Soldier celebrates third anniversary of kidney donation from fellow Soldier

Two Virginia National Guard Soldiers celebrated the third anniversary of one donating his kidney to the other June 2, 2014.  Staff Sgt. Michael J. Hughes donated his kidney to Sgt. 1st Class Dennis W. Ferguson, and the two underwent a complicated 15-hour surgery at Walter Reed June 2, 2011, at Walter Reed Hospital. (Photo courtesy of Sgt. 1st Class Dennis W. Ferguson, Recruiting and Retention Battalion)

Two Virginia National Guard Soldiers celebrated the third anniversary of one donating his kidney to the other June 2, 2014. Staff Sgt. Michael J. Hughes (left) donated his kidney to Sgt. 1st Class Dennis W. Ferguson (right), and the two underwent a complicated 15-hour surgery at Walter Reed June 2, 2011, at Walter Reed Hospital. (Photo courtesy of Sgt. 1st Class Dennis W. Ferguson, Recruiting and Retention Battalion)

FORT PICKETT, Va. – Two Virginia National Guard Soldiers celebrated the third anniversary of one donating his kidney to the other June 2, 2014.  Staff Sgt. Michael J. Hughes donated his kidney to Sgt. 1st Class Dennis W. Ferguson, and the two underwent a complicated 15-hour surgery at Walter Reed June 2, 2011, at Walter Reed National Military Medical Center .

Sgt. 1st Class Dennis W. Ferguson began having back pain in early 2003 following a mobilization to Edgewood Arsenal, Edgewood, Md., in support of Operation Noble Eagle II.

“Initially, I just started having back pains, lots of back pain, and the doctors just kept addressing the back pain issues and they kept giving me medication,” said Ferguson. “Eventually that didn’t seem to work and someone decided to check my creatinine levels and discovered that they were higher than normal.”

Creatinine is a chemical waste molecule that is generated from muscle metabolism. Approximately, two percent of the body’s creatine is converted to creatinine every day.  Creatinine is transported through the bloodstream to the kidneys. The kidneys filter out a majority of the creatinine and dispose of it in the urine.

“Then they sent me to Walter Reed National Military Medical Center and at that time they just said that my kidneys were having issues and that was where the pain was coming from” Ferguson said. “The doctors explained that you couldn’t really treat kidneys and that you treated symptoms, so that’s what we did.”

“At the time, I didn’t even tell my family,” Ferguson said.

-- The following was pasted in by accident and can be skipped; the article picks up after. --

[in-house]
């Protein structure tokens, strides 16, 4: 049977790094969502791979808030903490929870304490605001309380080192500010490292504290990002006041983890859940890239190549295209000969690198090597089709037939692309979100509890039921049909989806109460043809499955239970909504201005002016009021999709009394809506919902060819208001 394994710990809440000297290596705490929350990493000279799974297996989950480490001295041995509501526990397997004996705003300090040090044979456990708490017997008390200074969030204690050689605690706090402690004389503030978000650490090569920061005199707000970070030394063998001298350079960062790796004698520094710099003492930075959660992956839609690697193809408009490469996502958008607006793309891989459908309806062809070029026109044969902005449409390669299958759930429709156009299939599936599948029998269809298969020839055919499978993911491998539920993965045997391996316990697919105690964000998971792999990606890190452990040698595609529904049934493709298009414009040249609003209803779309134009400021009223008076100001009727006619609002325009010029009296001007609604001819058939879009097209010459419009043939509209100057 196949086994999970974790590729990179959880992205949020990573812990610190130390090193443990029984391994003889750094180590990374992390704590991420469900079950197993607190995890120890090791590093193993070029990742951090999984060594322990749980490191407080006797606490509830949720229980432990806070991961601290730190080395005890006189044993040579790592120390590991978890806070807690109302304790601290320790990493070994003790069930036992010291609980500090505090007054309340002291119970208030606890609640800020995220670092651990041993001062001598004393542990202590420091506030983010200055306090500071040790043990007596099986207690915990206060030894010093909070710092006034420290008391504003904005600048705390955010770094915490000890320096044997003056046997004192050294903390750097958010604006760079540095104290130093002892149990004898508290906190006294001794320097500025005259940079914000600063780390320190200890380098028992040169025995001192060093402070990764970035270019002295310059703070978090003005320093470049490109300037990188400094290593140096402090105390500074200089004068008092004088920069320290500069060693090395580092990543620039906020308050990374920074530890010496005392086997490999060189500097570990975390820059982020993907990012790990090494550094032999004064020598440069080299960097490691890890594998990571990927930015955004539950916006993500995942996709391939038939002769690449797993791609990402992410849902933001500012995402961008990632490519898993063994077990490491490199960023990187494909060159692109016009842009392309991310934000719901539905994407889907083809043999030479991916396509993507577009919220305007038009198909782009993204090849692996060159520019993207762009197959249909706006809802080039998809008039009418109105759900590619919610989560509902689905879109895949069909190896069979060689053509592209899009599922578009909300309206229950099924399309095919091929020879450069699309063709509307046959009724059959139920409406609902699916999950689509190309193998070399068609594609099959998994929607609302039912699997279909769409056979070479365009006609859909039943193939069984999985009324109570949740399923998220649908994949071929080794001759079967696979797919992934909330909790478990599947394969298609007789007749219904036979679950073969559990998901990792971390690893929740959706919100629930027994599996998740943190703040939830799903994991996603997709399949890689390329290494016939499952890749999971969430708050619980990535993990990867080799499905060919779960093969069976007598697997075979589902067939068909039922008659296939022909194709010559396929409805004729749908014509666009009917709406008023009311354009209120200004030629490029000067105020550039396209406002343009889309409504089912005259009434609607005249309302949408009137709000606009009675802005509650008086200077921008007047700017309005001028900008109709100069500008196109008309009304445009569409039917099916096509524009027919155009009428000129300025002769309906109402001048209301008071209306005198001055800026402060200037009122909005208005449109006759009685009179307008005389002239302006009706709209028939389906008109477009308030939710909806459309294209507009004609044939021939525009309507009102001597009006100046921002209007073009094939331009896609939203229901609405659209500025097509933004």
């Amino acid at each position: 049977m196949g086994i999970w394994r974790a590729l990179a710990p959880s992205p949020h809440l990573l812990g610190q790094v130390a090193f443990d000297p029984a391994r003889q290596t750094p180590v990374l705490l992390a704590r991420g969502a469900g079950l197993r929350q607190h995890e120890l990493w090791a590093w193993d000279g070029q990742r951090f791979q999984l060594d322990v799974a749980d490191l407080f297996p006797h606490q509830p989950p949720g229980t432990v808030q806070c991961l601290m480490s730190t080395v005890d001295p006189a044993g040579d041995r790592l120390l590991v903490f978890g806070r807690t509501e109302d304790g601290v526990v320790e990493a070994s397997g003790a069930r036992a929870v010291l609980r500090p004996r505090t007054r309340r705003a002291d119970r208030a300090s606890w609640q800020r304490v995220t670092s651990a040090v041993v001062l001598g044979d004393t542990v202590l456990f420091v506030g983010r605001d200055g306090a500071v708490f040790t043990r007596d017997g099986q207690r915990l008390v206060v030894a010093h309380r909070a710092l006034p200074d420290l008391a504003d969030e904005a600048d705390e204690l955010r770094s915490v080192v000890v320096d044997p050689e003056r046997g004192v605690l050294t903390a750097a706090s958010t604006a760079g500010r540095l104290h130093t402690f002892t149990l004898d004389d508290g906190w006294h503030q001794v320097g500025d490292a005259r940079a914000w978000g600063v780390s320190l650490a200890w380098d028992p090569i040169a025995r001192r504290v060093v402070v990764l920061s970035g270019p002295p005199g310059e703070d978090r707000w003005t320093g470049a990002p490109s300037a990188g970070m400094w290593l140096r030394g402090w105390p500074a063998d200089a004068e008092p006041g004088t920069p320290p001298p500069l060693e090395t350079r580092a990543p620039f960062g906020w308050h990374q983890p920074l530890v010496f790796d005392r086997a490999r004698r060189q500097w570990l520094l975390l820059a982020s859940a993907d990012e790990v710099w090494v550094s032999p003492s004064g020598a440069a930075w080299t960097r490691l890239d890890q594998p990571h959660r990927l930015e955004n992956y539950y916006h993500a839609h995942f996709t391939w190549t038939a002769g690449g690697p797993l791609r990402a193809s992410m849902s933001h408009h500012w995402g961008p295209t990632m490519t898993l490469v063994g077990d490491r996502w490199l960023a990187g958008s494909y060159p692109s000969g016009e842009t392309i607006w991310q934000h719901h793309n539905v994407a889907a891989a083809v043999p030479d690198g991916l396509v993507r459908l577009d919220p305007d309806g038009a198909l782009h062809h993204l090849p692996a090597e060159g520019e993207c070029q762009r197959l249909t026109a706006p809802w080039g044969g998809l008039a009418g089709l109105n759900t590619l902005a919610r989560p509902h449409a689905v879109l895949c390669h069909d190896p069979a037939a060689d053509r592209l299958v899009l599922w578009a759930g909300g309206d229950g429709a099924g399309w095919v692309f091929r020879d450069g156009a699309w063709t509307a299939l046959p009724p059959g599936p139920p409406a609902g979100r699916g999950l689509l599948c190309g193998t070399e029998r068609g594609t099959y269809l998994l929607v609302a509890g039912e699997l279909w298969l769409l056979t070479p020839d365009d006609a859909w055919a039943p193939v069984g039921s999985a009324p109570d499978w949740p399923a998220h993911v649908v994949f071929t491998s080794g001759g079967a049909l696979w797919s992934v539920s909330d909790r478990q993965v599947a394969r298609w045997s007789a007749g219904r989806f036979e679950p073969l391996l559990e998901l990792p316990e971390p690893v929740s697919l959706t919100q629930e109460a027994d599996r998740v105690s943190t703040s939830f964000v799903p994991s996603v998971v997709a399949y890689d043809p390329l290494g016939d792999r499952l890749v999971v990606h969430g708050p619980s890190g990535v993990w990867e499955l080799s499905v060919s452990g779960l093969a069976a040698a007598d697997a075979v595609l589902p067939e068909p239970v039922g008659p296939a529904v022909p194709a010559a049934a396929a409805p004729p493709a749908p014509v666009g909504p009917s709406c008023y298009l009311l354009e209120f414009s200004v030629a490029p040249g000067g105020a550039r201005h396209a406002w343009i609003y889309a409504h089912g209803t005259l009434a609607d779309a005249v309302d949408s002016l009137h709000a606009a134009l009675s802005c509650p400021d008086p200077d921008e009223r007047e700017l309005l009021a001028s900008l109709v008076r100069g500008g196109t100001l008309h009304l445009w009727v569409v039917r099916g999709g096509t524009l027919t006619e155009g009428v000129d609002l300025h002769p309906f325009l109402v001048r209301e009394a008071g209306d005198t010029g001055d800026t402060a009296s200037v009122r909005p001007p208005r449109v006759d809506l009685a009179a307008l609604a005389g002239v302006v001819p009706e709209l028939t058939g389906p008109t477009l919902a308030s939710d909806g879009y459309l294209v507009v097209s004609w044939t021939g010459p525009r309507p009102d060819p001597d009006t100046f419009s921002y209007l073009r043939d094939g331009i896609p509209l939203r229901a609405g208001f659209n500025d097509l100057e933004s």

“I didn’t want anyone to pity me, so it was one of those things,” said Ferguson. “I just went along and I lived my life normal and did everything that I normally did.”

Ferguson was selected to continue his services as an Active Guard Reserve recruiter with the Fort Pickett-based Recruiting and Retention Battalion after demobilization in late 2003.

As the years went on, his kidneys started functioning less and less, he explained. One of the side effects of his kidney pain was chronic fatigue due to a buildup of toxins.

“As the fatigue got worse and worse, I got seen at the Naval Medical Center Portsmouth,” Ferguson said. “I got to see a nephrologist and they really took care of me there and truly extended my usefulness as a Soldier- I passed my PT test, I was able to exercise, and stay active.”

“But it got to a point, where the levels just got too high and they put a fistula in, because I was headed towards hemodialysis, which is six-to-eight hours of getting your blood cleaned, then one day of feeling good, then one day of dialysis, so I told the doctors, ‘I’m not going on dialysis,’” said Ferguson.

“We went a long few more weeks and the fatigue got really bad, the doctors would have to give me intravenous bags of iron-rich fluid to keep my energy up,” said Ferguson. “But I was real stubborn, I played on a softball team and played two games a night. I’d play the first game and the toxins would build up, then go to the bathroom and throw up, which would help purge some of the toxins. I’d then play the second game, go home, and throw up again. I just refused to let it control my life.”

“Finally, in January of 2010 the doctors told me that I qualified for the transplant list,” said Ferguson. “It took a barrage of tests up at Walter Reed to make sure that I was even physically able to receive a transplant.”

“At this time, I finally made my family aware of my issues—they appreciated that, “said Ferguson. “And I let the recruiters that I worked with know.”

Two Virginia National Guard Soldiers celebrated the third anniversary of one donating his kidney to the other June 2, 2014.  Staff Sgt. Michael J. Hughes donated his kidney to Sgt. 1st Class Dennis W. Ferguson, and the two underwent a complicated 15-hour surgery at Walter Reed June 2, 2011, at Walter Reed Hospital. (Photo courtesy of Sgt. 1st Class Dennis W. Ferguson, Recruiting and Retention Battalion)

Two Virginia National Guard Soldiers celebrated the third anniversary of one donating his kidney to the other June 2, 2014. Staff Sgt. Michael J. Hughes (right) donated his kidney to Sgt. 1st Class Dennis W. Ferguson (left), and the two underwent a complicated 15-hour surgery at Walter Reed June 2, 2011, at Walter Reed Hospital. (Photo courtesy of Sgt. 1st Class Dennis W. Ferguson, Recruiting and Retention Battalion)

Ferguson explained his medical condition to his fellow recruiters during their unit’s annual training at Camp Pendleton State Military Reservation, Virginia Beach, Va., in June of 2010.

“We were sitting around one night, Sgt. Ferguson was talking to some of the guys that he’d known for a while, and told everyone that he was in stage-four renal failure and that he had been able to get on the transplant list,” described Hughes.

“Something just prompted me to ask ‘Hey Dennis, what blood type are you?’ and he responded, ‘A positive.’ ‘So am I, you can have one of mine,’” said Hughes. “He quickly said no, but I pushed him and said, ‘I’m serious, you can have one of mine.’”

“I tried to be as gracious as I could, but I couldn’t just take this guy’s kidney,” said Ferguson. “I told him that I appreciated his offer, but that I’m on the transplant list so in about a year that I’d be good.’”